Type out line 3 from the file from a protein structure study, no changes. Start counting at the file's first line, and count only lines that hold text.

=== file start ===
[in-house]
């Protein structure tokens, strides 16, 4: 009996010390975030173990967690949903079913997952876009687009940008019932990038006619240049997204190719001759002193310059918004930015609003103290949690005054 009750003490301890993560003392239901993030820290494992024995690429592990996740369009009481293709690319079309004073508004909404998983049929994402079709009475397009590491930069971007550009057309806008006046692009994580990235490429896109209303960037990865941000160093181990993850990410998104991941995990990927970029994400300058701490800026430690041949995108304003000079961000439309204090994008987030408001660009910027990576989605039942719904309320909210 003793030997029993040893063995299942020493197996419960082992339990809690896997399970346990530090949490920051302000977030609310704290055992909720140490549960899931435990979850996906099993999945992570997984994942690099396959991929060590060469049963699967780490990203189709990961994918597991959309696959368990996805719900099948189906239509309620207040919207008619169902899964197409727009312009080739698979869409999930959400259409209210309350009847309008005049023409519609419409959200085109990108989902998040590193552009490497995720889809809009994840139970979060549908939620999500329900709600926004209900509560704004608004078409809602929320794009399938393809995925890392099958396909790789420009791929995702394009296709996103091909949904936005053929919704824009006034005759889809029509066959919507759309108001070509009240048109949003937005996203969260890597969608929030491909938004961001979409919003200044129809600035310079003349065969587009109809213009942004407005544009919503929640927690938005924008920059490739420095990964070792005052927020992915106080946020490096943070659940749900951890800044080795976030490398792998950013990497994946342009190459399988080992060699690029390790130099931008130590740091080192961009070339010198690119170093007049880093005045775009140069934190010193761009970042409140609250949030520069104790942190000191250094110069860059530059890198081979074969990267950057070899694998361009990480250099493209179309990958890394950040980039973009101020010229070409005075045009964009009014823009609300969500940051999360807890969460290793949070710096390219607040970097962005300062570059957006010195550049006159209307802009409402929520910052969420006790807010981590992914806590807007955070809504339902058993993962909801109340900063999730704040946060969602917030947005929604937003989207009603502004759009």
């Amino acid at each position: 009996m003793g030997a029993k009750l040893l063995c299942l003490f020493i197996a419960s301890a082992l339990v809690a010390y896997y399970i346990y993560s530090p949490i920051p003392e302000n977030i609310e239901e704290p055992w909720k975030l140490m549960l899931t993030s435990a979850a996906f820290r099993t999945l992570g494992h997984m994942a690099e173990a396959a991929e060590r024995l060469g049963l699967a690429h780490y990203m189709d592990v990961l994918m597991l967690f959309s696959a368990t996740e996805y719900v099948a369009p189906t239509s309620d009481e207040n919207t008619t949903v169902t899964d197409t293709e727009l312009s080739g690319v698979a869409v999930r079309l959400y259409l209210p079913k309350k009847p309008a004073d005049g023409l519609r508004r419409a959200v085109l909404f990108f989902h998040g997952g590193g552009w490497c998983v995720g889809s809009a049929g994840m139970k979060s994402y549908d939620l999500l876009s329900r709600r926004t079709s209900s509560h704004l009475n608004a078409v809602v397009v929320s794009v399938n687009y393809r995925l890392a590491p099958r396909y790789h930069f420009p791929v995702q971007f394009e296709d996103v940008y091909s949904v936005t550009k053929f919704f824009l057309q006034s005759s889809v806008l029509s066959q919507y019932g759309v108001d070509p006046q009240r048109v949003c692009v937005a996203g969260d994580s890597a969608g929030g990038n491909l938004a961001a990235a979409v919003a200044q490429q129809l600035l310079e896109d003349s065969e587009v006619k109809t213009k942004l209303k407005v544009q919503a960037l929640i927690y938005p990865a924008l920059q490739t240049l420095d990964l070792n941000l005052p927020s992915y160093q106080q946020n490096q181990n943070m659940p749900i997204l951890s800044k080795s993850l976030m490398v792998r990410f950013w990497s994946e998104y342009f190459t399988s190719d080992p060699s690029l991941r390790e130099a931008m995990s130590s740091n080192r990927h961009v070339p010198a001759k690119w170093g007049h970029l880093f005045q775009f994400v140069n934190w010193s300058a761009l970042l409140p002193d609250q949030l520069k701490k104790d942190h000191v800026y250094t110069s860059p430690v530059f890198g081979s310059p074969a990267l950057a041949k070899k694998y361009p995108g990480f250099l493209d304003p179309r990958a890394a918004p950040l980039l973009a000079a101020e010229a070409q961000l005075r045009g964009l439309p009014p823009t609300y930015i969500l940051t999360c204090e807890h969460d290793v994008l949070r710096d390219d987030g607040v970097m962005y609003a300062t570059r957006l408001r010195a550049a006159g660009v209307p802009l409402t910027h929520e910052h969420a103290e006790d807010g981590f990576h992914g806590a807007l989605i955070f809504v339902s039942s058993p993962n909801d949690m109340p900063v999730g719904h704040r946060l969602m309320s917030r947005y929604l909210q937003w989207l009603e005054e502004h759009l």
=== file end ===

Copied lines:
């Amino acid at each position: 009996m003793g030997a029993k009750l040893l063995c299942l003490f020493i197996a419960s301890a082992l339990v809690a010390y896997y399970i346990y993560s530090p949490i920051p003392e302000n977030i609310e239901e704290p055992w909720k975030l140490m549960l899931t993030s435990a979850a996906f820290r099993t999945l992570g494992h997984m994942a690099e173990a396959a991929e060590r024995l060469g049963l699967a690429h780490y990203m189709d592990v990961l994918m597991l967690f959309s696959a368990t996740e996805y719900v099948a369009p189906t239509s309620d009481e207040n919207t008619t949903v169902t899964d197409t293709e727009l312009s080739g690319v698979a869409v999930r079309l959400y259409l209210p079913k309350k009847p309008a004073d005049g023409l519609r508004r419409a959200v085109l909404f990108f989902h998040g997952g590193g552009w490497c998983v995720g889809s809009a049929g994840m139970k979060s994402y549908d939620l999500l876009s329900r709600r926004t079709s209900s509560h704004l009475n608004a078409v809602v397009v929320s794009v399938n687009y393809r995925l890392a590491p099958r396909y790789h930069f420009p791929v995702q971007f394009e296709d996103v940008y091909s949904v936005t550009k053929f919704f824009l057309q006034s005759s889809v806008l029509s066959q919507y019932g759309v108001d070509p006046q009240r048109v949003c692009v937005a996203g969260d994580s890597a969608g929030g990038n491909l938004a961001a990235a979409v919003a200044q490429q129809l600035l310079e896109d003349s065969e587009v006619k109809t213009k942004l209303k407005v544009q919503a960037l929640i927690y938005p990865a924008l920059q490739t240049l420095d990964l070792n941000l005052p927020s992915y160093q106080q946020n490096q181990n943070m659940p749900i997204l951890s800044k080795s993850l976030m490398v792998r990410f950013w990497s994946e998104y342009f190459t399988s190719d080992p060699s690029l991941r390790e130099a931008m995990s130590s740091n080192r990927h961009v070339p010198a001759k690119w170093g007049h970029l880093f005045q775009f994400v140069n934190w010193s300058a761009l970042l409140p002193d609250q949030l520069k701490k104790d942190h000191v800026y250094t110069s860059p430690v530059f890198g081979s310059p074969a990267l950057a041949k070899k694998y361009p995108g990480f250099l493209d304003p179309r990958a890394a918004p950040l980039l973009a000079a101020e010229a070409q961000l005075r045009g964009l439309p009014p823009t609300y930015i969500l940051t999360c204090e807890h969460d290793v994008l949070r710096d390219d987030g607040v970097m962005y609003a300062t570059r957006l408001r010195a550049a006159g660009v209307p802009l409402t910027h929520e910052h969420a103290e006790d807010g981590f990576h992914g806590a807007l989605i955070f809504v339902s039942s058993p993962n909801d949690m109340p900063v999730g719904h704040r946060l969602m309320s917030r947005y929604l909210q937003w989207l009603e005054e502004h759009l």